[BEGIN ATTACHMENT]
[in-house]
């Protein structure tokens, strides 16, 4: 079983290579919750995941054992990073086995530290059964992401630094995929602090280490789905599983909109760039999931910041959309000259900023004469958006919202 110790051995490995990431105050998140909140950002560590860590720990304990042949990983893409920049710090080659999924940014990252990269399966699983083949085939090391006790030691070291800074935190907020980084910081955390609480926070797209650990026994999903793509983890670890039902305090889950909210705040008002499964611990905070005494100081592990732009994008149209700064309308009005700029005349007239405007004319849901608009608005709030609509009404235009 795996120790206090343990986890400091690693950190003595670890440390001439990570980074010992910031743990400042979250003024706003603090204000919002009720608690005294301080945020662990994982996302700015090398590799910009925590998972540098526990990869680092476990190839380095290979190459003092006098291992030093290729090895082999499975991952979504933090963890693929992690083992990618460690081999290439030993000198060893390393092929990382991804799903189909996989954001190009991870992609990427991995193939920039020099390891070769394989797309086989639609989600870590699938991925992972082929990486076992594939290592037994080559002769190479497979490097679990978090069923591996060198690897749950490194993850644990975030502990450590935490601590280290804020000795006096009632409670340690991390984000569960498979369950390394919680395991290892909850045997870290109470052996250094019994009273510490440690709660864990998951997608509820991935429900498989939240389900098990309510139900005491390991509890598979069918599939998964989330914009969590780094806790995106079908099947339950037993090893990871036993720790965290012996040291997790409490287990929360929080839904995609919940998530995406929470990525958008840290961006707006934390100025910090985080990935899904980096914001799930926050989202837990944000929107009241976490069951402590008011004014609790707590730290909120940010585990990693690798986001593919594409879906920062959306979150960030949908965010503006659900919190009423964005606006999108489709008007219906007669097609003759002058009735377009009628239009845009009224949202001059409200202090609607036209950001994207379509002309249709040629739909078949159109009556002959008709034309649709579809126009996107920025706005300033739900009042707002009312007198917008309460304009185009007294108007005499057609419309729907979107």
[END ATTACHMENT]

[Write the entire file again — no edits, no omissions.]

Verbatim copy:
[in-house]
């Protein structure tokens, strides 16, 4: 079983290579919750995941054992990073086995530290059964992401630094995929602090280490789905599983909109760039999931910041959309000259900023004469958006919202 110790051995490995990431105050998140909140950002560590860590720990304990042949990983893409920049710090080659999924940014990252990269399966699983083949085939090391006790030691070291800074935190907020980084910081955390609480926070797209650990026994999903793509983890670890039902305090889950909210705040008002499964611990905070005494100081592990732009994008149209700064309308009005700029005349007239405007004319849901608009608005709030609509009404235009 795996120790206090343990986890400091690693950190003595670890440390001439990570980074010992910031743990400042979250003024706003603090204000919002009720608690005294301080945020662990994982996302700015090398590799910009925590998972540098526990990869680092476990190839380095290979190459003092006098291992030093290729090895082999499975991952979504933090963890693929992690083992990618460690081999290439030993000198060893390393092929990382991804799903189909996989954001190009991870992609990427991995193939920039020099390891070769394989797309086989639609989600870590699938991925992972082929990486076992594939290592037994080559002769190479497979490097679990978090069923591996060198690897749950490194993850644990975030502990450590935490601590280290804020000795006096009632409670340690991390984000569960498979369950390394919680395991290892909850045997870290109470052996250094019994009273510490440690709660864990998951997608509820991935429900498989939240389900098990309510139900005491390991509890598979069918599939998964989330914009969590780094806790995106079908099947339950037993090893990871036993720790965290012996040291997790409490287990929360929080839904995609919940998530995406929470990525958008840290961006707006934390100025910090985080990935899904980096914001799930926050989202837990944000929107009241976490069951402590008011004014609790707590730290909120940010585990990693690798986001593919594409879906920062959306979150960030949908965010503006659900919190009423964005606006999108489709008007219906007669097609003759002058009735377009009628239009845009009224949202001059409200202090609607036209950001994207379509002309249709040629739909078949159109009556002959008709034309649709579809126009996107920025706005300033739900009042707002009312007198917008309460304009185009007294108007005499057609419309729907979107």